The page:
This approach is inherent to our company’s identity. Often, we will take the time to do initial conversations without a fee because, while there isn’t always a financial benefit, there is a lot of value in helping and creating relationships. This is part of our culture and our own marketing strategy. We view our work not just as profitable but also as purposeful. It turns out, there are a lot of opportunities out there when you don’t expect anything in return.
When you put yourself out there as a giving thought leader, you make yourself a magnet and the more magnetized you are, the more opportunities you may have. The agency and its team have to open themselves up to those possibilities because it strengthens the business. This only works if you truly expect nothing in return and treat those situations as a pure gift, because the potential clients are giving you their time, and time is the most precious thing that we have.
The time that you invest in these relationships may not be immediately profitable, but people are very willing to revisit your organization when they finally do have the budget and structure for advertising or if they can refer you to someone they know looking for the services that you provide. When you have that giving mentality and can provide the work and results to back up your altruistic attitude, success will come in one form or another.
About Jeff Swartz
Jeff Swartz is the CEO and founder of Ethic Advertising Agency in Pittsburgh, Pennsylvania. Ethic is a hyper-targeted digital advertising and creative agency that specializes in video, animation, graphic design, and audio production. Digitally, Ethic also specializes in hyper-targeted programmatic (display, OTT, video pre-roll, digital audio), search engine marketing/pay per click, paid social media advertising, Google Grants, and native.
Ethic’s mission is to be a catalyst for happy, profitable partnerships through advertising and creative solutions. They also bring a holistic strategic approach to the table and still recommend and buy traditional advertising mediums when appropriate. It’s all about doing the right thing for their clients.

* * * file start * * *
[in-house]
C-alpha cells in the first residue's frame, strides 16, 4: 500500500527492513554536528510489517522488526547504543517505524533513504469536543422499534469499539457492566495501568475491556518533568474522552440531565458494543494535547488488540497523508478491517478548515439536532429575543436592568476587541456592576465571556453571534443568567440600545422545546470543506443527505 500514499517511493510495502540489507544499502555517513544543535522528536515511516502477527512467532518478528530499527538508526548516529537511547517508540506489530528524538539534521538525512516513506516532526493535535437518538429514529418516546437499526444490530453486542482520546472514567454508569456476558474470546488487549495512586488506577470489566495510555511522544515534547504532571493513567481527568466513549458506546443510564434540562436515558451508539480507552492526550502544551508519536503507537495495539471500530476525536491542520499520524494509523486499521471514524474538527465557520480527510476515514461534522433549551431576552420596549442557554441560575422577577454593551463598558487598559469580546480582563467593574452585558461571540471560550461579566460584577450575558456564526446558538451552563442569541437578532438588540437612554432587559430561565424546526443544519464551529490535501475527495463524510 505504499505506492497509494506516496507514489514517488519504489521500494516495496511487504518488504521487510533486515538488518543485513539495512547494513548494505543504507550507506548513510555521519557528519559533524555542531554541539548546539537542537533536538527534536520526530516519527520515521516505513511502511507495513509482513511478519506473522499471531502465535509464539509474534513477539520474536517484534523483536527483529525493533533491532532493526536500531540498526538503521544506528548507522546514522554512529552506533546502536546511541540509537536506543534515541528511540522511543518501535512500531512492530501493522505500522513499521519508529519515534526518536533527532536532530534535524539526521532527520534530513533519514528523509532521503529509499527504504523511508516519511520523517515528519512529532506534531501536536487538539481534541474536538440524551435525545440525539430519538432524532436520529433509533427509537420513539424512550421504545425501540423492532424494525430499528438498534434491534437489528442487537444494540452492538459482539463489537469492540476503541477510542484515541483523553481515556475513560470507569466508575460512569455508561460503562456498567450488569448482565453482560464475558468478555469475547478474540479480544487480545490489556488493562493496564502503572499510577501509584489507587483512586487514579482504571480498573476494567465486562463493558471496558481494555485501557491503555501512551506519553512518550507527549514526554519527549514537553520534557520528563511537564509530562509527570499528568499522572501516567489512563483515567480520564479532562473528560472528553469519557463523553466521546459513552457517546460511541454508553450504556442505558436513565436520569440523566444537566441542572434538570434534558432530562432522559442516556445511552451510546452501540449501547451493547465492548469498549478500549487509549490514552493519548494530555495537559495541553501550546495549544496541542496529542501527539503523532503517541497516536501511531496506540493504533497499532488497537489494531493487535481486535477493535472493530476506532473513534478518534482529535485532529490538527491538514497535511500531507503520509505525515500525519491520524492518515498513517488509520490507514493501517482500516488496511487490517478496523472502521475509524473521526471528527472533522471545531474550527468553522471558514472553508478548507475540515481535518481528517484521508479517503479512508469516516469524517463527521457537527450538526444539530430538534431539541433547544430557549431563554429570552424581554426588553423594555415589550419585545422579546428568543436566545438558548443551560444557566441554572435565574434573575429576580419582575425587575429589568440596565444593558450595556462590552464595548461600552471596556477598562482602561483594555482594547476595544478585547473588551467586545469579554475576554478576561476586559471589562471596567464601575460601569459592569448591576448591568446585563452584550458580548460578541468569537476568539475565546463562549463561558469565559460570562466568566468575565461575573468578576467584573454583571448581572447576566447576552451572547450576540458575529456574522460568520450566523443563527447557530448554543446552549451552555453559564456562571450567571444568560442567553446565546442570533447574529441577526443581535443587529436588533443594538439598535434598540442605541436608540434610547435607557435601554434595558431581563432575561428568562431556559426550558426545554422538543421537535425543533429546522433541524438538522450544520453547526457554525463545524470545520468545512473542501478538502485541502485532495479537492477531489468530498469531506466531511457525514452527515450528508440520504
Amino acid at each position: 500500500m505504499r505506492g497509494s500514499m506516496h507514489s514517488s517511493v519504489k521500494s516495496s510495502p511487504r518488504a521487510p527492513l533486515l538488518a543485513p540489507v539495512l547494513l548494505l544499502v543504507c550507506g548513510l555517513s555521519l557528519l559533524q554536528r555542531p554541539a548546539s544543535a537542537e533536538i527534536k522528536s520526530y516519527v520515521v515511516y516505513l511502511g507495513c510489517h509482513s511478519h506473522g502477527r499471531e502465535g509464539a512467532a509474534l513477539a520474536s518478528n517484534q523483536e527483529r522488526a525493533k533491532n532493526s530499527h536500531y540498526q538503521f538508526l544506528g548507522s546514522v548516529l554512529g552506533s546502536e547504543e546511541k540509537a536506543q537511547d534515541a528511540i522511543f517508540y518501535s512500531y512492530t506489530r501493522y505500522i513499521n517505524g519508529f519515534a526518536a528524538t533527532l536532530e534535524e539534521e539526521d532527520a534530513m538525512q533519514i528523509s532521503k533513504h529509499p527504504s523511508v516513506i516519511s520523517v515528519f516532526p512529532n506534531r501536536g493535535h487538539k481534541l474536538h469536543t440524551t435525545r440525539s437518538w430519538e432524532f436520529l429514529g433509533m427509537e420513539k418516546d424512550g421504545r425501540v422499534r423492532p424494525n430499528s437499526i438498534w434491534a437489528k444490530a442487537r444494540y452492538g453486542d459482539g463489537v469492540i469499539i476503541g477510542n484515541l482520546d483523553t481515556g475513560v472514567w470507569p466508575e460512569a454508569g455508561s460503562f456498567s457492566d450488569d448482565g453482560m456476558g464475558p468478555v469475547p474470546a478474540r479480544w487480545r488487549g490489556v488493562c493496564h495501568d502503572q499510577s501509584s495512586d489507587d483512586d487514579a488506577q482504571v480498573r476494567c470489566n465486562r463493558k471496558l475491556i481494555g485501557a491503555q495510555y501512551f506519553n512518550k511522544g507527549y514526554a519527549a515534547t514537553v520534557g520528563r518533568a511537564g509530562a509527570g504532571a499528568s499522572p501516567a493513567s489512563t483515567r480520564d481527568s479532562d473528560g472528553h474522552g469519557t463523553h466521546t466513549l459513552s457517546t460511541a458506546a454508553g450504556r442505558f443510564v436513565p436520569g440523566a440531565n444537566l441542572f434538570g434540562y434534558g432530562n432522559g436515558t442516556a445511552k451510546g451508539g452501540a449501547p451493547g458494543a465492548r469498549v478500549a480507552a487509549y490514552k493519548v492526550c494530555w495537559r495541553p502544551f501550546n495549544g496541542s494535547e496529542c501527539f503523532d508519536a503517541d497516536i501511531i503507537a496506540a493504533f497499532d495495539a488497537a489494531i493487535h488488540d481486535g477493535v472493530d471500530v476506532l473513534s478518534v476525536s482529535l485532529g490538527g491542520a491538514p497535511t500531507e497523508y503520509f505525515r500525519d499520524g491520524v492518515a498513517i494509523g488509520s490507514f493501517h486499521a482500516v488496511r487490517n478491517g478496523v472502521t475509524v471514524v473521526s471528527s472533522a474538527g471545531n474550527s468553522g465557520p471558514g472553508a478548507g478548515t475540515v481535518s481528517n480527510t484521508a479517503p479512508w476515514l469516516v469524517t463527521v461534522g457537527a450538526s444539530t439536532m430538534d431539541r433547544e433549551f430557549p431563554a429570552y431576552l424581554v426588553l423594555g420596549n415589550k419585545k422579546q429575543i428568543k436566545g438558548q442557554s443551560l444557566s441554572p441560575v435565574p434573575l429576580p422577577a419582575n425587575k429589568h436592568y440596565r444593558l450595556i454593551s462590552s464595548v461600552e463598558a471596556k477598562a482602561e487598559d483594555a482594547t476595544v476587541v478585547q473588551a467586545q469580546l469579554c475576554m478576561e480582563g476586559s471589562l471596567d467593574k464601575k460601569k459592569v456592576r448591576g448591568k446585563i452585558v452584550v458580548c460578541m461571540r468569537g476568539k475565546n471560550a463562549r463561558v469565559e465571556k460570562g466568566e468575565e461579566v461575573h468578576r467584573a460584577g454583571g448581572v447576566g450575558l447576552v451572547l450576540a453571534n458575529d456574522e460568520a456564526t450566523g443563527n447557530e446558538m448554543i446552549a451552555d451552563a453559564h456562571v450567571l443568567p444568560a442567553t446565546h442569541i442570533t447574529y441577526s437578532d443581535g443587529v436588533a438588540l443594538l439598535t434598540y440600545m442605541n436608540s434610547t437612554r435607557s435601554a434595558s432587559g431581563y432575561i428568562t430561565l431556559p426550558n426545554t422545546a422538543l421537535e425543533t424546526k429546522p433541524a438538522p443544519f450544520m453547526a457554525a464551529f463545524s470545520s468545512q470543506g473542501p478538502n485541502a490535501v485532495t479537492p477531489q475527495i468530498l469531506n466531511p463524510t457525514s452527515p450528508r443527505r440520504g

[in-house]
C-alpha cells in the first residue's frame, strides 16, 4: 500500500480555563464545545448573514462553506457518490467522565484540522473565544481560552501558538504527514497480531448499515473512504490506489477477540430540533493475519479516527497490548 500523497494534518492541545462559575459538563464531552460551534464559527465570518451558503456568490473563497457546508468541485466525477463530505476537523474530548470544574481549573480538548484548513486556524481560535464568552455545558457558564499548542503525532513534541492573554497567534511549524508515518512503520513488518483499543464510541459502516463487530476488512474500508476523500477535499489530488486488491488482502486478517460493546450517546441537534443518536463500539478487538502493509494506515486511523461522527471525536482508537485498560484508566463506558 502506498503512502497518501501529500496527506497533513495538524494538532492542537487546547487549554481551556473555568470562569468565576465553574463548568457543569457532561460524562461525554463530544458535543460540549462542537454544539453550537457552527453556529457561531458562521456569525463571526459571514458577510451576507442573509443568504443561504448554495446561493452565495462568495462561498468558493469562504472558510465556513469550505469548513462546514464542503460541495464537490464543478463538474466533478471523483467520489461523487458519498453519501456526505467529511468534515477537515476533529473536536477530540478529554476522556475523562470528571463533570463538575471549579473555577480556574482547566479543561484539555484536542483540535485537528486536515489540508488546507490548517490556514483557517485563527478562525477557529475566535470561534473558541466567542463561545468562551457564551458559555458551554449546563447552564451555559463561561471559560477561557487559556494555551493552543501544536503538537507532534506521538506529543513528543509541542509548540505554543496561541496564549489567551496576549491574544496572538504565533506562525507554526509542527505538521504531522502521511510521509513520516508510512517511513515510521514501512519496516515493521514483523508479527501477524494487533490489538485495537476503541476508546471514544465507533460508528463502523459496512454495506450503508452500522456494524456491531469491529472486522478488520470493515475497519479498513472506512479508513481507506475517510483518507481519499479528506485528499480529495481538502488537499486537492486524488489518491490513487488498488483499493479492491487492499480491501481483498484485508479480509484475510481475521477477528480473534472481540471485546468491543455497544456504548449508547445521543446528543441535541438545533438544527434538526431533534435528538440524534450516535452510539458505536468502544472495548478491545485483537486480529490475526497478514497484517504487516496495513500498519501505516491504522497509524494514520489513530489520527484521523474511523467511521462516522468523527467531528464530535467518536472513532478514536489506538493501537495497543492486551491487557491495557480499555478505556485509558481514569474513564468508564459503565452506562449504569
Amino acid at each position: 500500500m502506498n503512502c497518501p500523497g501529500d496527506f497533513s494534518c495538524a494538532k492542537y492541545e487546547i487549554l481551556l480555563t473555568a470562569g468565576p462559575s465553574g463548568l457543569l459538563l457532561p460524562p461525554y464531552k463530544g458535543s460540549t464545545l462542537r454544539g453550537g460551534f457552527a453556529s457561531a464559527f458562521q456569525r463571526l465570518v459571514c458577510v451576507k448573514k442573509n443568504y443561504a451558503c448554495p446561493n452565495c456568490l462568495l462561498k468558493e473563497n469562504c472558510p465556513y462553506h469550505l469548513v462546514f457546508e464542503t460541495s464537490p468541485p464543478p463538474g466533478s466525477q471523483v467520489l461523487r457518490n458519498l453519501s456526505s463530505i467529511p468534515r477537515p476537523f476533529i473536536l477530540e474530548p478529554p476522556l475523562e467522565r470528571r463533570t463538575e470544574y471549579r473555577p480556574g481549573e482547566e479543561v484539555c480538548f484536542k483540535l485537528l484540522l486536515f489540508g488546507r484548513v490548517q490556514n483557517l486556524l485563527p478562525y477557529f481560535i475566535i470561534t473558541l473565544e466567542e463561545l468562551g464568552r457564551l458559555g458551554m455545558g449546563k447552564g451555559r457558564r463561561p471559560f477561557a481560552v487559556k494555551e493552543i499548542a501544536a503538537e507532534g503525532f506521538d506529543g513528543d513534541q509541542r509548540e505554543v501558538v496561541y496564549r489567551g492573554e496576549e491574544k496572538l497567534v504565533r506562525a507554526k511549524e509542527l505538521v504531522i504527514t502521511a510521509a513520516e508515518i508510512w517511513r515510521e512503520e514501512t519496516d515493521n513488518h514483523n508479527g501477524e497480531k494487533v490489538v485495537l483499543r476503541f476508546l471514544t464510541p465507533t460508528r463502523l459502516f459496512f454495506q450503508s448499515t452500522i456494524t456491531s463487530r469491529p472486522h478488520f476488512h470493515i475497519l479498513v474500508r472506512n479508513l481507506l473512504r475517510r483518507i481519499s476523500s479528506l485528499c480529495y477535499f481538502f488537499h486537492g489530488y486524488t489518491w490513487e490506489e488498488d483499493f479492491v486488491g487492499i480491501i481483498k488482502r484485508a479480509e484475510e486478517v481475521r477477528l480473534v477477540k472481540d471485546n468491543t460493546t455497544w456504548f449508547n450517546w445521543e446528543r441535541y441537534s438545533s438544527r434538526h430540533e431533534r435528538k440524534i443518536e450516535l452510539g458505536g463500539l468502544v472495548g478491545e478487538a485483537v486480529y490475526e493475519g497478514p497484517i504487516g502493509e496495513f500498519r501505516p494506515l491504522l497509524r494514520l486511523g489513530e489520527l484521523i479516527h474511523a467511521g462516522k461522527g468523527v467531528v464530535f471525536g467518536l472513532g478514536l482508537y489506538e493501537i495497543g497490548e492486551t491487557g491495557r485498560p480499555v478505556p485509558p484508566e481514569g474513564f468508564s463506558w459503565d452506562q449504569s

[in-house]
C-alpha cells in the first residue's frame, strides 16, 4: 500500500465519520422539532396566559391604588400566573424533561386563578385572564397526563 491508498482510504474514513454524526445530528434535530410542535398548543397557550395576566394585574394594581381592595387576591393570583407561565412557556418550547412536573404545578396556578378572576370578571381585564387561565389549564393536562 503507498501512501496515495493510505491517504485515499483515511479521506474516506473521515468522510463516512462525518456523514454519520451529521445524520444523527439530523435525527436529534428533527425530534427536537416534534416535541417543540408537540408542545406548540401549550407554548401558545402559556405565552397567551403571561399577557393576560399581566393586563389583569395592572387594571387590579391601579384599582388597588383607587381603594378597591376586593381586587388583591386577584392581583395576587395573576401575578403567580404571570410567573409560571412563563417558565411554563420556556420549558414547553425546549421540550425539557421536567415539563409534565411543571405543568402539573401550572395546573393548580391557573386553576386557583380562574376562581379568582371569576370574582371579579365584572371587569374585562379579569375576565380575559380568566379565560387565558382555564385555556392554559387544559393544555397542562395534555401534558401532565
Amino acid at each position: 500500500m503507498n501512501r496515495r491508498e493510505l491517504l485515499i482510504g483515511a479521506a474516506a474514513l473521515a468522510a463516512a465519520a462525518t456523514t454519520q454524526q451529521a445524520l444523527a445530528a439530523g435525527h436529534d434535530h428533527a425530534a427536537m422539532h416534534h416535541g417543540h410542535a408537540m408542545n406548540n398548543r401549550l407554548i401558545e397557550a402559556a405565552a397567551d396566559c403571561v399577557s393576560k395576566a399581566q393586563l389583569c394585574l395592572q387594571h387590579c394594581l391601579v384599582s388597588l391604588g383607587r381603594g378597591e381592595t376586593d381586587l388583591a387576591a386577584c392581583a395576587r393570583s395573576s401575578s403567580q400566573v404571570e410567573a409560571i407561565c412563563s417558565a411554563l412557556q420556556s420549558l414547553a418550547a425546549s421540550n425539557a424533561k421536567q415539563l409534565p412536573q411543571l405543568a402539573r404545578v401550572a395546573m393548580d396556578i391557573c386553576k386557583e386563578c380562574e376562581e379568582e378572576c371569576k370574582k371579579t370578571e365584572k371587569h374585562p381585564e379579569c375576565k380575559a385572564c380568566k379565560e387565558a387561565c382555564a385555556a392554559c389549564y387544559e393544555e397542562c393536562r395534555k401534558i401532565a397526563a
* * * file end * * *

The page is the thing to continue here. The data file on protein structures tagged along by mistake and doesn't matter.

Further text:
Hi there! I’m Zack Duncan. As the owner and sole full-time employee of a small digital marketing company, I have no excuse not to market my business.
But I’ve generally been terrible at it for the majority of the 5 years that I’ve had Root and Branch Group.
It’s only been over the past year or so that I’ve actually gotten serious about our marketing. There always seemed to be more pressing priorities with client work, and it was hard to carve out the time. Plus, it didn’t sound really fun to me.
So, what changed?
My mindset changed.
I don’t like “selling” but I do enjoy teaching. I’ve been an instructor at Pitt for several years, and it’s been an amazing gift to get to teach students who are interested in learning. I’ve borrowed that same approach to marketing for Root and Branch. So now, instead of thinking about marketing as pitching consulting and training services for things like SEO, Google Analytics, and digital strategy, I create instructional content and share it online.
What were the results?
As you can see in the screenshot below from Google Analytics, traffic to the Root and Branch website from organic search (SEO) began to increase in late 2020 after I started getting serious about training content.